How do you think technology can help manufacturing companies, what is in your opinion an ideal technology stack for a manufacturer?
I think it’s really important more than ever that you have an integrated system that allows you to operate and understand the business as real time as possible
The Technology stack in terms of running the business should be agile and about what you are planning to build, what you are building, and how you are reacting to customer issues. We have embraced the Microsoft BI stack as part of our data platform and that has been extremely important in these dynamic times. Because of BI, we have visibility in real-time that we did not have from our ERP until we added BI.
So, the other technology stack which is becoming more and more important is the real time data that we can collect from people acting as sensors. I expect that capability will become an expectation for customers, whether it is integrated into the uniform or its separate devices worn by people who wear uniforms.
LION has expanded its portfolio, but how do you see the public safety market evolving, what do you think is the potential for growth there?
The market itself is not necessarily growing in terms of numbers of law enforcement personnel or fire personnel. But the potential of growth is tremendous because of the way we approach the market. To me, we have unique perspective on how to approach customers because of our history and legacy of providing technical garments and secondly our legacy as a solution provider instead of only as a provider of products. Customers today are more technically curious and want their vendors to provide solutions. These are cultural changes that we are very comfortable with because that’s been a part of how we have addressed the market in the technical clothing business for a long time.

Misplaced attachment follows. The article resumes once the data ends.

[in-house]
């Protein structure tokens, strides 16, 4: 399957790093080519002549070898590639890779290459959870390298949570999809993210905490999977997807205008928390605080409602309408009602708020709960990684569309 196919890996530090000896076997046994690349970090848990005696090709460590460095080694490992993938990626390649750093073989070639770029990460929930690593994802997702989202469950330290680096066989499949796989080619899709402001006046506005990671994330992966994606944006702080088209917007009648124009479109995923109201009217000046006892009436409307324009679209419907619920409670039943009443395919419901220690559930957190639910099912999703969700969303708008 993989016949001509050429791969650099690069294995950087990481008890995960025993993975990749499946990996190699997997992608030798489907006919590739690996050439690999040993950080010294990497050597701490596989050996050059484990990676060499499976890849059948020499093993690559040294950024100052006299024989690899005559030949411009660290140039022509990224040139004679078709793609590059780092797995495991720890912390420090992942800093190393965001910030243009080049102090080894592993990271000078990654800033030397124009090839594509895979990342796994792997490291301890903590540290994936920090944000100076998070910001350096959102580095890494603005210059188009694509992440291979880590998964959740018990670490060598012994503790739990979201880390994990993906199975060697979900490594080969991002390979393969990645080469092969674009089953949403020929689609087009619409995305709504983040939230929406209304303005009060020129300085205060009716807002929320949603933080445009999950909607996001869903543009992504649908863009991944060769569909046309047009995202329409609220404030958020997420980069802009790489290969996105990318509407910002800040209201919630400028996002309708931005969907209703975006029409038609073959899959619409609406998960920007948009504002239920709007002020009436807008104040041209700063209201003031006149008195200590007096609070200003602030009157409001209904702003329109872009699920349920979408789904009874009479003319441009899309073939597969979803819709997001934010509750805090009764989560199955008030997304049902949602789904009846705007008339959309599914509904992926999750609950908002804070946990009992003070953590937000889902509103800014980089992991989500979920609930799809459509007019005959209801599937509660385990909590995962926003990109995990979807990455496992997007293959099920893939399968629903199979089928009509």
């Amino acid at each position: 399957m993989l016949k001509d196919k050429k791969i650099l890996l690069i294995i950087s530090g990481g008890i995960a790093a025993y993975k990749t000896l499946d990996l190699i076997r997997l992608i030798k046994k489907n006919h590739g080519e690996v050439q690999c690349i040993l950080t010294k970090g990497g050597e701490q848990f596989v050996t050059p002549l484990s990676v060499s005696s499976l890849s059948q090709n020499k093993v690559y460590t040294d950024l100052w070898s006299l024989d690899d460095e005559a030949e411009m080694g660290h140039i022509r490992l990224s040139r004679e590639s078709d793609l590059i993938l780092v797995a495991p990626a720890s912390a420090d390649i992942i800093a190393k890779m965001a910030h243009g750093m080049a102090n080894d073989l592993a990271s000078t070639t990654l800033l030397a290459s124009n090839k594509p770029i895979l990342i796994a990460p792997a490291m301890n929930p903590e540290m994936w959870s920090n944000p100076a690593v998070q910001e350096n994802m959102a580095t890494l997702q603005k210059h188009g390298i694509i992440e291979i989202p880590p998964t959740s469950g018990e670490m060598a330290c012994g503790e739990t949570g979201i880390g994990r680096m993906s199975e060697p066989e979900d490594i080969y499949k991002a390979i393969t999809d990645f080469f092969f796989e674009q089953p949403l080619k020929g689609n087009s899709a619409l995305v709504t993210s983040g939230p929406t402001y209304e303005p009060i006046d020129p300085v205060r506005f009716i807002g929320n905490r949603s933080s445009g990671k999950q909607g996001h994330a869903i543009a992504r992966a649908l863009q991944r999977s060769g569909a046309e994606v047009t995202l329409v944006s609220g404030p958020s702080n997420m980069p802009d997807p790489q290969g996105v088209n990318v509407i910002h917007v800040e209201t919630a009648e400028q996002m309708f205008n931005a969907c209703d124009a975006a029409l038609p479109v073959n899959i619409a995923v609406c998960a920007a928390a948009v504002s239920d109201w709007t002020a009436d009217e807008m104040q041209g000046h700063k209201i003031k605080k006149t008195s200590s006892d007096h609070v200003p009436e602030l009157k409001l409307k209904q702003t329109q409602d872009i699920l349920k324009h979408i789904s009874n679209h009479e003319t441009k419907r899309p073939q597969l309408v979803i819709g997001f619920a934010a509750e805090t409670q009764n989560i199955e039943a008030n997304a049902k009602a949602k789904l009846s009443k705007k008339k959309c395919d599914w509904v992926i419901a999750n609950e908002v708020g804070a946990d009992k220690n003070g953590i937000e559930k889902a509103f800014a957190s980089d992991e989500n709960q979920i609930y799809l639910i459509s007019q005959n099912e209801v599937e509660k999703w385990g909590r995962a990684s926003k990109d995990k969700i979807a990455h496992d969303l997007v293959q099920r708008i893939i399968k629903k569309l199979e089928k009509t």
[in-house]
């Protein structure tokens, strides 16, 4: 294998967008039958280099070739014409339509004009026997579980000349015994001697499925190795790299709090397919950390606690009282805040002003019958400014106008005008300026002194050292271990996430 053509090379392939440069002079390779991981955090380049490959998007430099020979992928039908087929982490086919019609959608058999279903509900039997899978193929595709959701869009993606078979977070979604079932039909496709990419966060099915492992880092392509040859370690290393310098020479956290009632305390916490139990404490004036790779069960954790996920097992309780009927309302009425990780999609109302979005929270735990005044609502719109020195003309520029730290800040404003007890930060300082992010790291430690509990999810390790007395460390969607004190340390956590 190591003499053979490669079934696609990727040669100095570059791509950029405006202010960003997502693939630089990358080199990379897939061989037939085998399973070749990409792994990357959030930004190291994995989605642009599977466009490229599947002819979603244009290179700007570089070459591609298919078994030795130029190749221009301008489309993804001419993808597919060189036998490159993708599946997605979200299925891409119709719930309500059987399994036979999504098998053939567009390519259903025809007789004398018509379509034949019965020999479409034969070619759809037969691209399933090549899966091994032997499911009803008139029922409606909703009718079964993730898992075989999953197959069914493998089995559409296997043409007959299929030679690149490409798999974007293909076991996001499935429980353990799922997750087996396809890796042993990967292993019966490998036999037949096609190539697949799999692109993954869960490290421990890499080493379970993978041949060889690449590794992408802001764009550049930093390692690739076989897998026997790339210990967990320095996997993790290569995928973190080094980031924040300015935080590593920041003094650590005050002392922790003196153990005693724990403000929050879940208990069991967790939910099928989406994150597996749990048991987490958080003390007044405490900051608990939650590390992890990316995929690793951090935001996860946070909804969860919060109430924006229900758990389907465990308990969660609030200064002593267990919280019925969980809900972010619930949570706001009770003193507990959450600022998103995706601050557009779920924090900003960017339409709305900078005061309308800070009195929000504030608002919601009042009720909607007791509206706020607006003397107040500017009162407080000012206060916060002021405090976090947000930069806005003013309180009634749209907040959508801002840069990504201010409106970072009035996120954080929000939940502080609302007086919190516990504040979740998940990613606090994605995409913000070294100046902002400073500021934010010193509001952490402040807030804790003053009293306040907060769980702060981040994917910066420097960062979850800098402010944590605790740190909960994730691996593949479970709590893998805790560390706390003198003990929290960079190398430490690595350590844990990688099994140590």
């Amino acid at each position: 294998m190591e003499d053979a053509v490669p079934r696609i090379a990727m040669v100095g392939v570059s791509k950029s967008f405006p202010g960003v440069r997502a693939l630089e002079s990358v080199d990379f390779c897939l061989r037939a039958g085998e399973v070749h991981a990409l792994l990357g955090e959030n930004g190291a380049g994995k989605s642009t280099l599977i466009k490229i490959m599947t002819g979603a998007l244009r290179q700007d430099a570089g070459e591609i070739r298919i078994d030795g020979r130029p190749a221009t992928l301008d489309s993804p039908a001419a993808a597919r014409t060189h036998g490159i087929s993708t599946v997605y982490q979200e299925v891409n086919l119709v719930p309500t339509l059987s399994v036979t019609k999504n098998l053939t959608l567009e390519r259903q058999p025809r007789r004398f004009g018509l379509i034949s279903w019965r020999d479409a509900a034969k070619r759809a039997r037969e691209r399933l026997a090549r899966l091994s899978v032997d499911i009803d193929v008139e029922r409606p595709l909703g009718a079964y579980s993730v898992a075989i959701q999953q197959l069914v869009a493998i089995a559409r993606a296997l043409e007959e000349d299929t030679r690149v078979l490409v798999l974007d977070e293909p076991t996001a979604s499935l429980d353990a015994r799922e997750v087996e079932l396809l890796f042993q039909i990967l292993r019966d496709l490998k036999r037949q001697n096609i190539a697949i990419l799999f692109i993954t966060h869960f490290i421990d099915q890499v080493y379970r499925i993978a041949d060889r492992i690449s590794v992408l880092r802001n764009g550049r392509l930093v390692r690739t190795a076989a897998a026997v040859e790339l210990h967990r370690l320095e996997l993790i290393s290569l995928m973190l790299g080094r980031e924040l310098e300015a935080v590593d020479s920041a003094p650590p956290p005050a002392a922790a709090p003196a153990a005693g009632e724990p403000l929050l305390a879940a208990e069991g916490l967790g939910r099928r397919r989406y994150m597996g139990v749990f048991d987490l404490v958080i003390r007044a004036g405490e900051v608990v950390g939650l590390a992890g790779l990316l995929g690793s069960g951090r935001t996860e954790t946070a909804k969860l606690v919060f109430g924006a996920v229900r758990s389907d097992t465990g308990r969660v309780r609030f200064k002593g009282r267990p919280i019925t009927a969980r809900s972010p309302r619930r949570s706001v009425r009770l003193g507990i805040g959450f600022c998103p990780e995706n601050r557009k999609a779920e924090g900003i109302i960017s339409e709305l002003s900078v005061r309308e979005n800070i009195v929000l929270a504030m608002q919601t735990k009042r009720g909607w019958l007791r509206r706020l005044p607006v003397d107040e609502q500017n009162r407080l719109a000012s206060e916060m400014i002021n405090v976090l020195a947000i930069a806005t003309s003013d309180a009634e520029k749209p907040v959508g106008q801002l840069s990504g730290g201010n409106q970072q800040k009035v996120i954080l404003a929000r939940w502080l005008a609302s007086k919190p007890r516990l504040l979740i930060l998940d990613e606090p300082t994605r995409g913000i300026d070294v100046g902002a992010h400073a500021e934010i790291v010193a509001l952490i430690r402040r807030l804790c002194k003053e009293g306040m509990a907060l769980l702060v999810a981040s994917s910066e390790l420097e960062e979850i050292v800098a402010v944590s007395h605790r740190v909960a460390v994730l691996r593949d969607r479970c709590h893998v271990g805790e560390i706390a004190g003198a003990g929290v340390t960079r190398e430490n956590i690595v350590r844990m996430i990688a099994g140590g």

What do you think business leaders should do to be successful? How should they navigate frequent shifts in markets, if you could share a few examples?
Often business pundits talk about speed as a very important aspect in today’s markets, but speed is defined as moving fast, but does not have a direction. Velocity is both a direction and speed. I call it purposeful speed. So, at LION, we talk about how we can create faster velocity, making sure that we have a purpose and a specific direction we are headed and go faster in that direction. The other way we address clear direction is by making sure we have a good process of change and how we manage change so that we are disciplined about it and address it decisively.
Another word which comes to mind is agility or being agile because to your point, there is a lot of change in all markets that has been on-going and will continue to be on-going for the indefinite future. So, we have to keep those two ideas, velocity and agility, in mind every day. One way to work on velocity is to make sure we are clear about our goals and objectives and what our strategy is, and the other way is to stay agile.
I am honored to be the person that succeeds David Lurio as the steward of the Elbeco brand. We intend to preserve all of the values that Elbeco represents in the market- values of quality, integrity, innovation, and high-level service. We also intend to bring some new ideas to enhance those values I look forward to being more engaged with the law enforcement market and watch how our great LION team takes the Elbeco brand to the next level of customer delight from the high position it sits today.
The interview is a part of the Spotlight series published in the Spring-Summer edition of MadeToMeasure Magazine, the uniform industry’s leading trade journal since 1930.